A loaded question: Will armed security protect campus?

The San Mateo Community College District has commissioned a study this year
that will look into the possibility of arming security guards on district campuses. Skyline does not currently have armed security and for now will use other measures to keep the campus secure.

The Skyline College Department of Public Safety’s current responsibilities include compiling crime statistics and escorting students and faculty to their transportation if they feel unsafe. Guards currently carry handcuffs, batons, and pepper spray yet no concealed weapons.

Districts throughout the nation have been considering such measures as having armed security in the wake of mass shootings, particularly the shooting at Umpqua Community College in Roseburg, Oregon in October. They did not have armed security.

There have been concerns over whether or not arming guards with guns would make college campuses like Skyline safer. Meetings occurred last year concerning this potential dilemma.

In a meeting in Oct. 15 2015, the discussion of whether to arm California community colleges came up as part of the agenda. According to the statistics given in the meeting by Rob Dean, Chief Public Safety Officer at College of San Mateo, 80 percent of California community colleges have armed security, all 23 California State Universities have armed security and all University of California campuses (except Hastings Law School) have armed security. He also noted that 92 percent of public institutions and 38 percent of private
institutions nationwide employ sworn officers, and 95 percent of these are armed.

Alternate ways to equip the campus with armed security were also discussed. One suggestion was to have an officer from the San Bruno Police Department stationed on the campus and another was to establish a police department on campus.

Both options are costly. A third suggestion to have chiefs and supervisors currently employed in Public Safety become armed appeared to be the most reasonable, in terms of cost.

Administrators have considered arming security guards on campus and are in the
process of doing studies to see possible benefits. So far the sister campuses of Skyline do not have armed security either. Skyline has trained officers that are Police Officer Standards and Training certified, which has been required for all new hires since 2009.

One of the other issues which may come up if weapons become part of security such as guns, is liability. Each state is responsible for their requirements to arm security, there are no federal training standards for guards California Bill SB-486 addresses the issue of liability. Liability is usually based on one’s judgment, and a part of this bill requires applicants to pass a mental health examination before becoming armed in California.

This bill takes effect in July 2017.

Officials asked for comment stressed that the study is yet to be delivered, and that the process is just beginning. Jim Vangeles, head of Skyline’s Department of Public Safety, said “It would be premature and possibly inaccurate for me to comment on conjecture at this stage.”

“We have hired a consultant who is assembling a team that will conduct the
study,” said District Chancellor Ron Galatolo. “We do not know how long it will take; we want to be thorough and allow enough time for students, faculty and staff to discuss the results before a decision is made.”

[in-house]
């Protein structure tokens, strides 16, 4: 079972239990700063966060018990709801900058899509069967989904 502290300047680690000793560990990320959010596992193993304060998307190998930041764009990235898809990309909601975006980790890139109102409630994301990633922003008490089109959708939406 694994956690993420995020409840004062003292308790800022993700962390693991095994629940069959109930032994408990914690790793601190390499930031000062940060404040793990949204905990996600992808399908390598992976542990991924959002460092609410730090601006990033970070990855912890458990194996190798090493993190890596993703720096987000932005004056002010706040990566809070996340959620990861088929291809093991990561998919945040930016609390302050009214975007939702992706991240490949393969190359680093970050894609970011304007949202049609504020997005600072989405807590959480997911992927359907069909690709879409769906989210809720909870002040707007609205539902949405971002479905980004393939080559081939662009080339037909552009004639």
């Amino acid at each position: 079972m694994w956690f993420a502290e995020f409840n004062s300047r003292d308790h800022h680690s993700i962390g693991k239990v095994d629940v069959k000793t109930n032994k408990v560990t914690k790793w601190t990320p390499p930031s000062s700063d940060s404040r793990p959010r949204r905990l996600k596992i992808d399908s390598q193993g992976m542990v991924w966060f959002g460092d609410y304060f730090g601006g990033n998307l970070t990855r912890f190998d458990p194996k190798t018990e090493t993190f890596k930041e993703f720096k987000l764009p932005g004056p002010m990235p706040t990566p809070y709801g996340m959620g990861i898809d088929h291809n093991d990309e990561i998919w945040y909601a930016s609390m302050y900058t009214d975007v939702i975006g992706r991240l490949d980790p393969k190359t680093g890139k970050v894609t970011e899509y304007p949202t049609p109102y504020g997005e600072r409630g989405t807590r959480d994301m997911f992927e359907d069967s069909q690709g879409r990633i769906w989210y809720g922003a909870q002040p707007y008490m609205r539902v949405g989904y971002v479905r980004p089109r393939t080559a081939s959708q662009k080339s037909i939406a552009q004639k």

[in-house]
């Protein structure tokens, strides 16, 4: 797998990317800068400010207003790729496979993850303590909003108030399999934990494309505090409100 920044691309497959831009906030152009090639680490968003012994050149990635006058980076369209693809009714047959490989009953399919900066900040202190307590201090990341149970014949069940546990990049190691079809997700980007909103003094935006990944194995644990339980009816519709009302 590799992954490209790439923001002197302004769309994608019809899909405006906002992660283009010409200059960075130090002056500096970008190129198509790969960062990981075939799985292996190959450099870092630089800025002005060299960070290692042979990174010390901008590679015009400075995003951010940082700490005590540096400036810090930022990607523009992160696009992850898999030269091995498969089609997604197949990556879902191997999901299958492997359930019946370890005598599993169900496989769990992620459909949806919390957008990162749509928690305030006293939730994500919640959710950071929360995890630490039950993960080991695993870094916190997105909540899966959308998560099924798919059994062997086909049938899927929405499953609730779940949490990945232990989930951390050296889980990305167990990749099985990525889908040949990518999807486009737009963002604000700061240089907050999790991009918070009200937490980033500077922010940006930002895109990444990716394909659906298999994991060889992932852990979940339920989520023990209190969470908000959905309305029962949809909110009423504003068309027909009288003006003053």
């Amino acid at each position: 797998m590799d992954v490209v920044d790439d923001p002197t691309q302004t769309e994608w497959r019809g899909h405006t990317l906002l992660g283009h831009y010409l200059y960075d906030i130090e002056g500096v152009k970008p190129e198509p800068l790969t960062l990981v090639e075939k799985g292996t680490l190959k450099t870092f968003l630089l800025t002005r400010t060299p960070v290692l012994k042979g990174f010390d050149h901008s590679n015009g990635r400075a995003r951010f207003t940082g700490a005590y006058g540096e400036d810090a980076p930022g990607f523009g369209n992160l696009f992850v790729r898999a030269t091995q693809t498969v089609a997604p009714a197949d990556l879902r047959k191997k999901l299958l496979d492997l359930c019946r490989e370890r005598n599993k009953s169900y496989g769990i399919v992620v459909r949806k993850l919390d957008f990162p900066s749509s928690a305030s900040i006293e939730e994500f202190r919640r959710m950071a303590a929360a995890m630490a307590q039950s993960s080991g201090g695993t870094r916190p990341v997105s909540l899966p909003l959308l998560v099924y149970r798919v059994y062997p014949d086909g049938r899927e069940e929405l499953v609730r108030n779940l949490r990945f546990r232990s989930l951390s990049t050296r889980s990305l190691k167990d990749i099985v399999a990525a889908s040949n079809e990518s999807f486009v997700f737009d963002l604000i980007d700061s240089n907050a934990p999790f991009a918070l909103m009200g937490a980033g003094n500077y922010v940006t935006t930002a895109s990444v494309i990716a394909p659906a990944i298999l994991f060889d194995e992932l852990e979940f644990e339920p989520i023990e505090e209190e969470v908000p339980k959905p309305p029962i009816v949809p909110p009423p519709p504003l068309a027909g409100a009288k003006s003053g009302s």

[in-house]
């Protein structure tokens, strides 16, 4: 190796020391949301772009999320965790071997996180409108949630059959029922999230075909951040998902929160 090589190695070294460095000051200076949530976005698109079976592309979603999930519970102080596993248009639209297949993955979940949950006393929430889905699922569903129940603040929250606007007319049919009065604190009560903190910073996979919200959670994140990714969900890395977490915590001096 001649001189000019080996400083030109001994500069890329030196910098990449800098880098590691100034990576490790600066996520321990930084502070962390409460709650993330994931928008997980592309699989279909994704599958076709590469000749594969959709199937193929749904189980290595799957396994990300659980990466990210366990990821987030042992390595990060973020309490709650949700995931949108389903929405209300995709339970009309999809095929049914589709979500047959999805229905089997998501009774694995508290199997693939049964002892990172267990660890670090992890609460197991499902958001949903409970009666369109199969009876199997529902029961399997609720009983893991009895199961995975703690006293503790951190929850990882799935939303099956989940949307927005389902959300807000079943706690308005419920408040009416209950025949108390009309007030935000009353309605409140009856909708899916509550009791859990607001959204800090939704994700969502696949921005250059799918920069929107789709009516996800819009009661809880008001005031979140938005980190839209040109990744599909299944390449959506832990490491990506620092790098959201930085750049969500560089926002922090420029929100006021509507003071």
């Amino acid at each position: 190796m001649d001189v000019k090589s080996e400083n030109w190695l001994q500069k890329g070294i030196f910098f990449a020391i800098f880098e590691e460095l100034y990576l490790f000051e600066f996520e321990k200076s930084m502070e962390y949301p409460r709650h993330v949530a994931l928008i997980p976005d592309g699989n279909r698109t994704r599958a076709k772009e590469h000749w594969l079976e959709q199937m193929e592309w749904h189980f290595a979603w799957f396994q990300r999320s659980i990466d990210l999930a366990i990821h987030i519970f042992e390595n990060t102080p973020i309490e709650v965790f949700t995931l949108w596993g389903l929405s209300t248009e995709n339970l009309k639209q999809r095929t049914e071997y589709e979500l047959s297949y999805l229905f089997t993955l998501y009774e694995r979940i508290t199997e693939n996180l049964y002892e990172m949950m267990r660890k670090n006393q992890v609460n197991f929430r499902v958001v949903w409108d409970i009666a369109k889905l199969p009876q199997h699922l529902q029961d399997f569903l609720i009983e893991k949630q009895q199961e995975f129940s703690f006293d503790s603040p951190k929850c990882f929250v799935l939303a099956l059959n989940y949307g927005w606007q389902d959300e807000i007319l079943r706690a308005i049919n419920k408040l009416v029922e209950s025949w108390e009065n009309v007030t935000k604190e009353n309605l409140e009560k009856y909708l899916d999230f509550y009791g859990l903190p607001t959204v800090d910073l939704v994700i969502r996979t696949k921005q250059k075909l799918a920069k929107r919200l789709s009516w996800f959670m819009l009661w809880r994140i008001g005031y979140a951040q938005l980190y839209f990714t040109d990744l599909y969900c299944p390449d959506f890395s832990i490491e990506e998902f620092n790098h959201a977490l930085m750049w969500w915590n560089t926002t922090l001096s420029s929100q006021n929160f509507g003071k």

An email was sent out to the SMCCCD faculty by Kathy Blackwood, Executive Vice
Chancellor of the SMCCCD as well, in order to guide the research process for the security discussion by the fall. The goal, as stated in the email, is maintaining safe campuses.

The email also stated that “the committee’s first step is to develop a Request for Proposal (RFP) this spring in order to engage an experienced consultant familiar with campus safety issues to help guide the committee
through the review process, compile data on best practices, and ultimately, with everyone’s input, produce a study which will include all options (pros and cons).”

The study itself will pertain to the present level of safety on all campuses in order establish how to go forward for the best course of action for security. The research is supposed to begin in late spring and through
the summer, with the committee working together.

The decision to have armed security is being evaluated thoroughly and no rush decisions are being made.

“We’re at the very beginning stages of embarking on a district-wide study; no
decisions have been made,” said Skyline College Spokeswoman Cherie Colins in an email. “President Stroud is looking forward to opening up the conversation for students, faculty and staff to participate in the process of the study. In order to ensure the safety of our campus communities, we are exploring all options for our 3-college district.”

Having armed security has the potential to be very beneficial in schools. A study published in the School Psychology International in 2011 said “having armed officers appears to reduce crime in their assigned schools”.

A study conducted by justicepolicy.org had a different conclusion. Their study found “as the presence of law enforcement in schools has increased, arrests and referrals to the juvenile justice system generally have increased.”

“One of the things I try to stress is, this is not a police state,” Skyline College President Regina Stanback Stroud said. “In other words we are not
trying to militarize or make it heavy police. We are trying to make sure people understand they have public safety and that they are their advocates.”